- Look for someone else who looks lonely – ask “Can I play?” or “Will you play with me?”
- Approach children who are playing a game, ask “Can I play?”
- Make up their own game; play with a ball or skipping rope, maybe someone will want to join in with them.
- Go to the library and find a good book to read, or maybe some children to play with there.
Children may have suggestions of their own which could be presented on a chart as reminders.
Develop a friendship vocabulary
The Busy Bees ABC of friendship presents an alphabet of friendship words to assist understanding. Each letter is presented individually on a page. Additionally, the entire alphabet of friendship words is presented on one page which can be printed and displayed in the classroom or laminated and presented to children as reminders.
Be friends not bullies teaches children to identify the differences between friendly and unfriendly behaviour and to recognise bullying. It provide strategies for dealing with bullying that they may encounter personally or as an onlooker.
The resource includes:
- a story to use as a starting point for discussions about friendly and bullying behaviour
- ideas for presenting the story
- questions and issues to discuss
- follow up activities
- games for developing friendship skills
- a poster to print and display.
Topics for discussion include:
- being mean
- being friendly
- the responsibility of onlookers or bystanders
- the need to talk to somebody safe
Does a friend have to be just like me?
Mouse and Crow – a stimulus for writing enables whole class discussion about friendships and stimulates imaginations for writing.
The resource contains a series of images and questions to get the children thinking about friendship, who can be a friend, and what friends do. The images focus on the unlikely friendship of a mouse and a crow. Children are asked to consider circumstances that may have led to these two being friends.
- slides to stimulate discussion of:
- mice and crows
- what it means to be a friend
- under what circumstances a mouse and a crow could be friends
- a retelling of the Aesop’s fable The Lion and the Mouse
- teaching suggestions, including of a video to watch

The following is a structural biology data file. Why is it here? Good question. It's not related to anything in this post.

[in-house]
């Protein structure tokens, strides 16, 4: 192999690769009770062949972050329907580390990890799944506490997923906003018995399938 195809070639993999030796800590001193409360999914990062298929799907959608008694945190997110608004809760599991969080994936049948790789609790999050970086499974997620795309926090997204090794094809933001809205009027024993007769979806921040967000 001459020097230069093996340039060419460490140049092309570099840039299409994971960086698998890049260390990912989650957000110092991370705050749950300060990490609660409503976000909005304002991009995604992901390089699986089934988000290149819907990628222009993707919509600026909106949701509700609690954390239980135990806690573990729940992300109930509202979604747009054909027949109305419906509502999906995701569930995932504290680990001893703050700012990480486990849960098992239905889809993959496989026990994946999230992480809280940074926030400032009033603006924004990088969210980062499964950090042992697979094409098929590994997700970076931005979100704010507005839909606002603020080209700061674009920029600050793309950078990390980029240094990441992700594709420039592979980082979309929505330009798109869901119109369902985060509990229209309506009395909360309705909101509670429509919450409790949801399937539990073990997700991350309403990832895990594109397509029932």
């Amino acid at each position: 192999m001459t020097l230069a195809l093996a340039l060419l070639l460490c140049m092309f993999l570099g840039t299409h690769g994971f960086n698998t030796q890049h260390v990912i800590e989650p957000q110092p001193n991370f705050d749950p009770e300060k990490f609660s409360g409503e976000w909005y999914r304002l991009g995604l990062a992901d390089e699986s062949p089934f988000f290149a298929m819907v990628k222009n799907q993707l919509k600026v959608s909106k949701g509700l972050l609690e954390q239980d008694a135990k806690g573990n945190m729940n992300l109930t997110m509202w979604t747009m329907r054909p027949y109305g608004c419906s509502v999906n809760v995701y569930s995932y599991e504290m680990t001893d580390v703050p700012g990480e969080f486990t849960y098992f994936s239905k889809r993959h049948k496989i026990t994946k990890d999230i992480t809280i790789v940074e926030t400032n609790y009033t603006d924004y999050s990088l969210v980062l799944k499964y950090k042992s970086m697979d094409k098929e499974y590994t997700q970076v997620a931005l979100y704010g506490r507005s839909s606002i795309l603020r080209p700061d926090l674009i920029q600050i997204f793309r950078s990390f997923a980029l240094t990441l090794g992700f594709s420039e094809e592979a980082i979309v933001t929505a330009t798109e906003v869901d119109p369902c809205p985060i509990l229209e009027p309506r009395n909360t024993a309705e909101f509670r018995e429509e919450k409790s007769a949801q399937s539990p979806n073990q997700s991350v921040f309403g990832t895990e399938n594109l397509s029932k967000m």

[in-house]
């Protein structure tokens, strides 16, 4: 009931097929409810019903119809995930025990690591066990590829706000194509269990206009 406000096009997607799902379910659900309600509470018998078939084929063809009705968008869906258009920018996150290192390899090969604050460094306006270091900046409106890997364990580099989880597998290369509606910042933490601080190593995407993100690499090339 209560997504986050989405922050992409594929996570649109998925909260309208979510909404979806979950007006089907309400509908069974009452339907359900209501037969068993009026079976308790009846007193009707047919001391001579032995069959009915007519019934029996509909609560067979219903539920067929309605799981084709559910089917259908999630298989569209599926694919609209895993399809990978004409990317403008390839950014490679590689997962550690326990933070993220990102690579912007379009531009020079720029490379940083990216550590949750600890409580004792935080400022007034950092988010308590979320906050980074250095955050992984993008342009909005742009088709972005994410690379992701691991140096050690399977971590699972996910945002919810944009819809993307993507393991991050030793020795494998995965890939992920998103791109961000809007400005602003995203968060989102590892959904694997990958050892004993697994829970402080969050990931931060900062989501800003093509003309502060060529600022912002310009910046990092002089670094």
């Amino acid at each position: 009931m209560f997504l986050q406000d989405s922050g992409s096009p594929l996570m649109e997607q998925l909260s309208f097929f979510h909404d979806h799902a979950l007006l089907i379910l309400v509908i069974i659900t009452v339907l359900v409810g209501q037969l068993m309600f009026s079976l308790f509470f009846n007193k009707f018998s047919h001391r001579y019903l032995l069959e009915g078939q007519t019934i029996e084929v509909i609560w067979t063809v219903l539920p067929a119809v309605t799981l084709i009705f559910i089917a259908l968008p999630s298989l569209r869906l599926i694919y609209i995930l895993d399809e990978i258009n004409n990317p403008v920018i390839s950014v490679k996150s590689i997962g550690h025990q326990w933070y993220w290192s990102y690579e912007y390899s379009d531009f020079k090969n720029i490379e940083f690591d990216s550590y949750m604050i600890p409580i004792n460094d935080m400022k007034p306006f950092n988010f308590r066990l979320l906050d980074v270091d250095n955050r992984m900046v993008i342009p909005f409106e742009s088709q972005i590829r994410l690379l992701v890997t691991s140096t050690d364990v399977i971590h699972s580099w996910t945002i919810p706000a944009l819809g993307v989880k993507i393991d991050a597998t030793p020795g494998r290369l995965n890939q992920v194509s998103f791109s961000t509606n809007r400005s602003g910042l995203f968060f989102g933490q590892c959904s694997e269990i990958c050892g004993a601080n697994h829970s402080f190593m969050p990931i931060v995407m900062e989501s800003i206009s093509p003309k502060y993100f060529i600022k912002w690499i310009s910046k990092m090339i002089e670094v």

- an original fable Crow and Mouse
Topics for discussion include:
- what friends do
- how you know someone is a friend
- friends can be diverse
Getting to know each other
While the beginning of the year is a good time to start getting to know each other, activities that help children know each other better can be used at any time of the year. Remember to have strategies and activities ready to help new children feel welcome when they arrive in your class throughout the year.
Getting to know you surveys are a good way to help break the ice and form friendships with everyone in the class. Of course, we can’t expect children to be best friends with everyone, but we can expect them to be friendly with everyone. The surveys can be used to find out how many people there are in their families, if they have a pet and what their favourite colour or food might be. The surveys are conducted as a whole class.
Me and my friends provides a stimulus for children to interview each other to find out in what ways they are similar and different. They come to realise that their similarities and differences don’t make them better or worse. They make them who they are.
Me and My buddy is a similar stimulus for interviewing their buddy from another class.
These are just some of the readilearn lessons and activities that support your teaching of friendship skills. Check out all the friendship skills resources here.
And while you’re here check out the complete readilearn collection of
over 400 teaching resources for the first three years of school
Resources beyond worksheets – lessons for teachers made by teachers.
Let readilearn lighten your workload.
I appreciate your feedback and comments. Please share your thoughts below.